About three years ago I decided to make the switch from paper files to paper-free living. It satisfies my desire for minimalism, allows me to put my finger on a document with a few clicks if I need it, and it helps me keep clutter down!
True story: When I was buying a home, my mortgage broker asked me for the last 2 years of bank statements, pay stubs, and tax returns. When I emailed her all 78 of those documents 5 minutes later, she was beyond stunned.
Ready to whip your record-keeping into shape? Here’s how I started:
1. Process the Action Items Folder
To start, I put all active paperwork in the zipper mesh folder I call my “Action Items Folder”. This folder is for all paperwork that needs to be “processed”, i.e., checks which need to be deposited, bills to pay, receipts to scan, etc. I process my Action Items Folder at least once a week and it takes about 5-10 minutes total. At the end of each transaction, I scan the document and put in my Pending Folder on Dropbox, putting the physical copy in my shred box.
2. Process the Pending Folder
Once or twice a month I spend about 15-30 minutes processing the Pending Folder. Here’s my process: I unlock the encrypted drive on my Kingston Key, and open the folder side by side with my Pending Folder on Dropbox. I open the first document in the Pending Folder and name it according to date using a reverse-date naming convention (2011-03-05.pdf) for instant file organization. Once it’s named, I drag the file over to the encrypted directory, adding folders when necessary. I delete the original from Dropbox and proceed to the next file.
Building file structure: I started with broad categories, such as “Auto”, “Bills”, “Financial” and “Personal.” As I drag each file over to the encrypted folder, I add additional folders to sort by company name, document type and year.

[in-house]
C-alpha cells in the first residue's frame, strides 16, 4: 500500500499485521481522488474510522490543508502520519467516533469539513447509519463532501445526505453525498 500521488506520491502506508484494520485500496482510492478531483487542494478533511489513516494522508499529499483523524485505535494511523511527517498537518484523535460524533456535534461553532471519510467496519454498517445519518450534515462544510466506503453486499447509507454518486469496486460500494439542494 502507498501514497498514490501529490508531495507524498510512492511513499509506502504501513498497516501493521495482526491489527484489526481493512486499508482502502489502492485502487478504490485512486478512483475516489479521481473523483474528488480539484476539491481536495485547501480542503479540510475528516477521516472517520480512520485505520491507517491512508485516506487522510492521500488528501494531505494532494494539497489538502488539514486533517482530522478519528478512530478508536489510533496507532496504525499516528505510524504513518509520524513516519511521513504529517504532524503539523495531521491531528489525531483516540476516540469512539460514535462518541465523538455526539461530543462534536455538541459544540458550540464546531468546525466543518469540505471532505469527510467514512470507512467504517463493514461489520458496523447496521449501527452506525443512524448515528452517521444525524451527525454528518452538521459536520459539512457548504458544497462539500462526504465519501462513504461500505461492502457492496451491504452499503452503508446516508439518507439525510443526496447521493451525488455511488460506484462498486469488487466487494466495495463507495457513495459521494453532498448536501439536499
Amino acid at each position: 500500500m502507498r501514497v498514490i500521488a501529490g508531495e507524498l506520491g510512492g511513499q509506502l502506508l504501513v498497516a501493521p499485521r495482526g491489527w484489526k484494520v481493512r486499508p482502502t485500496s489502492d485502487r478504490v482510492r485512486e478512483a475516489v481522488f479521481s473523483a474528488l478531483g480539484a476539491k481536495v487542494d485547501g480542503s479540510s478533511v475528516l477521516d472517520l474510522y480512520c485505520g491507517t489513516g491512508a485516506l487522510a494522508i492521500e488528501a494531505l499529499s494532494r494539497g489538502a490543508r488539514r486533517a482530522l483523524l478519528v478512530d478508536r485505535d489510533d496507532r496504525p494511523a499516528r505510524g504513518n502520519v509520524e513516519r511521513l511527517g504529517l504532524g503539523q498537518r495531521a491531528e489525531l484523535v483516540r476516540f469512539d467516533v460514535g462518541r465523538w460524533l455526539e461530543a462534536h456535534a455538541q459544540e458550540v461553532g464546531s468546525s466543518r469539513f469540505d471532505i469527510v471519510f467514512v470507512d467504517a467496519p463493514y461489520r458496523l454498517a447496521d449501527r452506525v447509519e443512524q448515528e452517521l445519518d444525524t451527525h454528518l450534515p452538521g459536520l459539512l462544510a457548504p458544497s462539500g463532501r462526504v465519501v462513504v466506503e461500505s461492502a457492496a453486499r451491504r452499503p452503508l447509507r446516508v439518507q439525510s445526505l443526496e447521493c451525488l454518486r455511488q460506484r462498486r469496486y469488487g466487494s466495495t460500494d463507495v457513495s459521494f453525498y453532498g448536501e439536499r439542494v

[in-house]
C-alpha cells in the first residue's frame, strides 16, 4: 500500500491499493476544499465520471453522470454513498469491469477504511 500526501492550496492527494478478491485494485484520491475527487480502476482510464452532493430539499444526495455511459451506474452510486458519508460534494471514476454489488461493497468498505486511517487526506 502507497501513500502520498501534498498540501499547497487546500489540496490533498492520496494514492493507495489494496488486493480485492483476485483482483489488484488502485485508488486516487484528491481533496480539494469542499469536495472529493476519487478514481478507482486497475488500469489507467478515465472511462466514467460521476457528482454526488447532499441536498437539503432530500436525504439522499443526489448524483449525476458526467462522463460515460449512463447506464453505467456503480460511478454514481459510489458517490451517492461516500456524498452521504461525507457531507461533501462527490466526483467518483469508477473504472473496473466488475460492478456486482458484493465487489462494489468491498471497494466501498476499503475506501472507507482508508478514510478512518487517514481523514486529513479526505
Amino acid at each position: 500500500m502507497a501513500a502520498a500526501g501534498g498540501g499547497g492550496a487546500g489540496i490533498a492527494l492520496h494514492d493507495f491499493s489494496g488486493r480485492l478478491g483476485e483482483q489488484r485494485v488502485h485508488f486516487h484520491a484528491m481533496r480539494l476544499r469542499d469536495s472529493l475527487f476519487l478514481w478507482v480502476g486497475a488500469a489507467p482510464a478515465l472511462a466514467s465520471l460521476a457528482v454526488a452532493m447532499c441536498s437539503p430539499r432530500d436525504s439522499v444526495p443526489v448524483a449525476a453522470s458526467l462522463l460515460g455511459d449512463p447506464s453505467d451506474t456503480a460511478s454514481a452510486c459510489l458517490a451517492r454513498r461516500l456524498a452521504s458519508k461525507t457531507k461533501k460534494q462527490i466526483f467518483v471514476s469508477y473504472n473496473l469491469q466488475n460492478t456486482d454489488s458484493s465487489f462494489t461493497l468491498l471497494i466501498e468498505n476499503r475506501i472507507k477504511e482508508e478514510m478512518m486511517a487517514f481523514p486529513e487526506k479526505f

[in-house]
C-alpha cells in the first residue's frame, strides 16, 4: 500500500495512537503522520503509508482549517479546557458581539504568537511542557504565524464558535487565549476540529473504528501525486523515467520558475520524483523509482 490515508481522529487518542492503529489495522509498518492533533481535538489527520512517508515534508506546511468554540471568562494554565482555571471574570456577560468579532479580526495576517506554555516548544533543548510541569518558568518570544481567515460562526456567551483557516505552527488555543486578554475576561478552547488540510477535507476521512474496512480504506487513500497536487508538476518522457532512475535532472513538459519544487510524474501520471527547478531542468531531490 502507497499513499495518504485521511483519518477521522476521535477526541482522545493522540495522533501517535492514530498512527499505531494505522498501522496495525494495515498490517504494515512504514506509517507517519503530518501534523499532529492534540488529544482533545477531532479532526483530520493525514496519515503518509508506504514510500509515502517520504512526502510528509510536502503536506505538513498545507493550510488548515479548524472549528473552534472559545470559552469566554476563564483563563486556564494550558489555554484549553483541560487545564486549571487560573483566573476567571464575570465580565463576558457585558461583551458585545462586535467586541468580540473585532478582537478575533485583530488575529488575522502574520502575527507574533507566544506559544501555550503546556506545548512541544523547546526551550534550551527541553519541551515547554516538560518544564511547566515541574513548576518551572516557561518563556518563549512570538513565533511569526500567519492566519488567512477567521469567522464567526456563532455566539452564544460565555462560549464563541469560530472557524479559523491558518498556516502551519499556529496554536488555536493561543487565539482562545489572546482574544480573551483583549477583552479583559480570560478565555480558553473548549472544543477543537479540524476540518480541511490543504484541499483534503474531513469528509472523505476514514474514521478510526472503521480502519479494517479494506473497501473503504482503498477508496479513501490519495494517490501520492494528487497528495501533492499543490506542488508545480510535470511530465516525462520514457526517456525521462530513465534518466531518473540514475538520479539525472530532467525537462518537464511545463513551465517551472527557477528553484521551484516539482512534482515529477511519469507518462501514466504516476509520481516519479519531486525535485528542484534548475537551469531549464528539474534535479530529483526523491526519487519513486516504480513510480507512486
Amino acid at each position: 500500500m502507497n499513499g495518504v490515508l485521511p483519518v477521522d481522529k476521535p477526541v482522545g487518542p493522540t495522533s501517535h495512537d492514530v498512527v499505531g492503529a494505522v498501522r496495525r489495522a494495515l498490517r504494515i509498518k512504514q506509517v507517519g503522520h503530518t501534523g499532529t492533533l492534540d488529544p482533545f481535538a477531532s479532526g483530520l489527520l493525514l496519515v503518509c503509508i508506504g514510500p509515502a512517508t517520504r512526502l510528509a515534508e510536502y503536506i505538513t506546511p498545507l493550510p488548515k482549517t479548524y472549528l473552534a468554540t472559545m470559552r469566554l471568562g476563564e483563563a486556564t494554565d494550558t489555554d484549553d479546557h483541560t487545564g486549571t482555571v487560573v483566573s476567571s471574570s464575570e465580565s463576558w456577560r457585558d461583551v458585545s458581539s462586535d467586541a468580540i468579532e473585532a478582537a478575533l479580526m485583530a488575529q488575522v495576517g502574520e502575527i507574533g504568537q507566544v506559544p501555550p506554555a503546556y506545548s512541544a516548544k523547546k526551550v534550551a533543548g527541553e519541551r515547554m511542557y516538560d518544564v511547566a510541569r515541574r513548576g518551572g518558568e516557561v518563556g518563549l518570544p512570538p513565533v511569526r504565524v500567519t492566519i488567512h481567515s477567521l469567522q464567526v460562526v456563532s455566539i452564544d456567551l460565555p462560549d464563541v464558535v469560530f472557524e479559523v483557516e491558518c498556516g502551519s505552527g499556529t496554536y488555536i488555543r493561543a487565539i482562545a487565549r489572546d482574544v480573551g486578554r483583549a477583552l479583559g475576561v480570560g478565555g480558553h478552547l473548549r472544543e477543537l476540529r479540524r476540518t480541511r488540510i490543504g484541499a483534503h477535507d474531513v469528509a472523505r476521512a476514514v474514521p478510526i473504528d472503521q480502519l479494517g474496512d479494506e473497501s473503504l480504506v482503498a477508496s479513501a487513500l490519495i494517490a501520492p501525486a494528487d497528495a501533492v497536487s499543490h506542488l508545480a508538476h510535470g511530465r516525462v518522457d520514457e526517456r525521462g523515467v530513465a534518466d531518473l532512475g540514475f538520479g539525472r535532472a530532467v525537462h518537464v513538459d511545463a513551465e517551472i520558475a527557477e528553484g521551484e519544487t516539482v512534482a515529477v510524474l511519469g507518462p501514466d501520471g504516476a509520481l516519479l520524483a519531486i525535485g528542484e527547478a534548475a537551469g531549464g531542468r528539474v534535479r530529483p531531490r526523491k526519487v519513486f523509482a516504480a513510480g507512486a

When you’re done processing the batch, save and encrypt the file on your Kingston Key drive, then save an additional copy to your Dropbox and another to your computer so you’ve got the most recent encrypted file in 3 locations. This kind of redundancy is crucial for your entire financial history! Now that you have it backed up it’s safe to shred the contents of your shred box.
3. Collect past files and digitize
Once I got into a rhythm with steps 1 and 2, I was ready to tackle my mountain of old paperwork. This may sound like an overwhelming process, but I worked in small batches and it actually wasn’t too bad. I scanned about 20 documents at a time and put directly in the Pending Folder to process later. Important: As soon as you scan the documents, put directly in your shred box to avoid double-handling documents.
Remember that your files don’t need to be in any particular order because the naming process and file structure will automatically organize them for you.
Repeat steps 1-3.
Tips for staying on top of paperwork
Update: I’ve had a couple questions from readers about what the IRS thinks about electronic files. Short answer, they’re totally okay with it. (It’s actually better than thermal paper receipts, which fade over time.)
You can read the tax code here if you have nothing better to do with your day:
Recordkeeping for Individuals or
Recordkeeping for Businesses (See page 15 under “Electronic Storage System.” which references Rev. Proc. 97–2.)